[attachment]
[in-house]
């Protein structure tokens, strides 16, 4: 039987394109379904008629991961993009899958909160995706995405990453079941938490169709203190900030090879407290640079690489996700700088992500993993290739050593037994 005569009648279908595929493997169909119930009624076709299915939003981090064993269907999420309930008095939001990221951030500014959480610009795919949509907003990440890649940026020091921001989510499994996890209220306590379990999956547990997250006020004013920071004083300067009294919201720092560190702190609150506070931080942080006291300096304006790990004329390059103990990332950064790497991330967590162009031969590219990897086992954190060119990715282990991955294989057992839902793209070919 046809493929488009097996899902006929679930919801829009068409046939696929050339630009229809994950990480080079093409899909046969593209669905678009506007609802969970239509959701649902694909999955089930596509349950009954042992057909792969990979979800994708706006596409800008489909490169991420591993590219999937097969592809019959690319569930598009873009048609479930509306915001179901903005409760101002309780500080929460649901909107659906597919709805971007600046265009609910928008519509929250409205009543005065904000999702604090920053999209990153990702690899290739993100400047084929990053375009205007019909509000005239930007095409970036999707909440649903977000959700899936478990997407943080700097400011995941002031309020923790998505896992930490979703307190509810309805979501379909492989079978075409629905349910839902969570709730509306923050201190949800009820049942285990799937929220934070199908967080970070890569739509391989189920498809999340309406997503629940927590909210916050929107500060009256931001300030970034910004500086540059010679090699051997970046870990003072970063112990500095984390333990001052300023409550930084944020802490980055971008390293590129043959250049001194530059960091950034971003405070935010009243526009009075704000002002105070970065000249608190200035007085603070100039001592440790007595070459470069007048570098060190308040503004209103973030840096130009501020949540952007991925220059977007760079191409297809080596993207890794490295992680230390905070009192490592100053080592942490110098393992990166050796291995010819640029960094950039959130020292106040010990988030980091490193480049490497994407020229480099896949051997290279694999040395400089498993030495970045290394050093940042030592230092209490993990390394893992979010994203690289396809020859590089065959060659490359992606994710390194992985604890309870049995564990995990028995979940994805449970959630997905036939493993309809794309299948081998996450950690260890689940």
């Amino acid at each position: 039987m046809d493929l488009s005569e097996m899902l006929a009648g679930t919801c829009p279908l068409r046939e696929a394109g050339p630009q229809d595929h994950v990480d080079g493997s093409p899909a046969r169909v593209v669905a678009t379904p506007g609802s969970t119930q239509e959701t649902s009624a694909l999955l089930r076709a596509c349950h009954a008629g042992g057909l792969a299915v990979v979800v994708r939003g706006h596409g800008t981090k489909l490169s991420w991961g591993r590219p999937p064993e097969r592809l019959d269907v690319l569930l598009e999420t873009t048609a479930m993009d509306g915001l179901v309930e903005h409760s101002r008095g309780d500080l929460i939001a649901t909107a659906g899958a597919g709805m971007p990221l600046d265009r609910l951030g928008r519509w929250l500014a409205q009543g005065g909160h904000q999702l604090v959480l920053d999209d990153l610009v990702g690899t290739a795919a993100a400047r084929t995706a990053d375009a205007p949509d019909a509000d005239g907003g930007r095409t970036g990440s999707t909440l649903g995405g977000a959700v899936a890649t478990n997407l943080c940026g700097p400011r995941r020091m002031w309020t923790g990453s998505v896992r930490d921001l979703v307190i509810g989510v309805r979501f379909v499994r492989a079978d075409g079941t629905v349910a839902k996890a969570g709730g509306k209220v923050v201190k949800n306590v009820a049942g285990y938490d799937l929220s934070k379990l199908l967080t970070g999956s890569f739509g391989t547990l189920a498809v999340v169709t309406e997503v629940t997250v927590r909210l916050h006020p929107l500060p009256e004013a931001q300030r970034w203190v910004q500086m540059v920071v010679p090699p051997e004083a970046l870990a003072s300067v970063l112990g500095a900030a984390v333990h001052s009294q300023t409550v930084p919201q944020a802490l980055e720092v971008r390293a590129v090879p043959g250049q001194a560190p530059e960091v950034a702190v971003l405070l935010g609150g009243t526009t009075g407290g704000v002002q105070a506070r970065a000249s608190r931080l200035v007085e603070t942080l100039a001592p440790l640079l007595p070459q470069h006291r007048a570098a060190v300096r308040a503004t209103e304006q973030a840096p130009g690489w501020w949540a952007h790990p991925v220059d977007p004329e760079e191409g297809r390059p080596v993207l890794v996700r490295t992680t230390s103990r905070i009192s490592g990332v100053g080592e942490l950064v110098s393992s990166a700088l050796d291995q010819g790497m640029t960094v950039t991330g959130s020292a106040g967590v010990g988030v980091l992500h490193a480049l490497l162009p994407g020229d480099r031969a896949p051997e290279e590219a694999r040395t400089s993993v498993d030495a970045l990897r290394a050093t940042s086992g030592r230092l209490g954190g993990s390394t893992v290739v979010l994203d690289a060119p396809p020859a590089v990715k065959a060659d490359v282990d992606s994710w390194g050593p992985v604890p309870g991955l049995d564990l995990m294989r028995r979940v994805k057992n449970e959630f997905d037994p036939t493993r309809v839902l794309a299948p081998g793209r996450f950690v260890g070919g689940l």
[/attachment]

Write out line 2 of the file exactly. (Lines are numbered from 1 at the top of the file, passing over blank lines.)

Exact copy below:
């Protein structure tokens, strides 16, 4: 039987394109379904008629991961993009899958909160995706995405990453079941938490169709203190900030090879407290640079690489996700700088992500993993290739050593037994 005569009648279908595929493997169909119930009624076709299915939003981090064993269907999420309930008095939001990221951030500014959480610009795919949509907003990440890649940026020091921001989510499994996890209220306590379990999956547990997250006020004013920071004083300067009294919201720092560190702190609150506070931080942080006291300096304006790990004329390059103990990332950064790497991330967590162009031969590219990897086992954190060119990715282990991955294989057992839902793209070919 046809493929488009097996899902006929679930919801829009068409046939696929050339630009229809994950990480080079093409899909046969593209669905678009506007609802969970239509959701649902694909999955089930596509349950009954042992057909792969990979979800994708706006596409800008489909490169991420591993590219999937097969592809019959690319569930598009873009048609479930509306915001179901903005409760101002309780500080929460649901909107659906597919709805971007600046265009609910928008519509929250409205009543005065904000999702604090920053999209990153990702690899290739993100400047084929990053375009205007019909509000005239930007095409970036999707909440649903977000959700899936478990997407943080700097400011995941002031309020923790998505896992930490979703307190509810309805979501379909492989079978075409629905349910839902969570709730509306923050201190949800009820049942285990799937929220934070199908967080970070890569739509391989189920498809999340309406997503629940927590909210916050929107500060009256931001300030970034910004500086540059010679090699051997970046870990003072970063112990500095984390333990001052300023409550930084944020802490980055971008390293590129043959250049001194530059960091950034971003405070935010009243526009009075704000002002105070970065000249608190200035007085603070100039001592440790007595070459470069007048570098060190308040503004209103973030840096130009501020949540952007991925220059977007760079191409297809080596993207890794490295992680230390905070009192490592100053080592942490110098393992990166050796291995010819640029960094950039959130020292106040010990988030980091490193480049490497994407020229480099896949051997290279694999040395400089498993030495970045290394050093940042030592230092209490993990390394893992979010994203690289396809020859590089065959060659490359992606994710390194992985604890309870049995564990995990028995979940994805449970959630997905036939493993309809794309299948081998996450950690260890689940």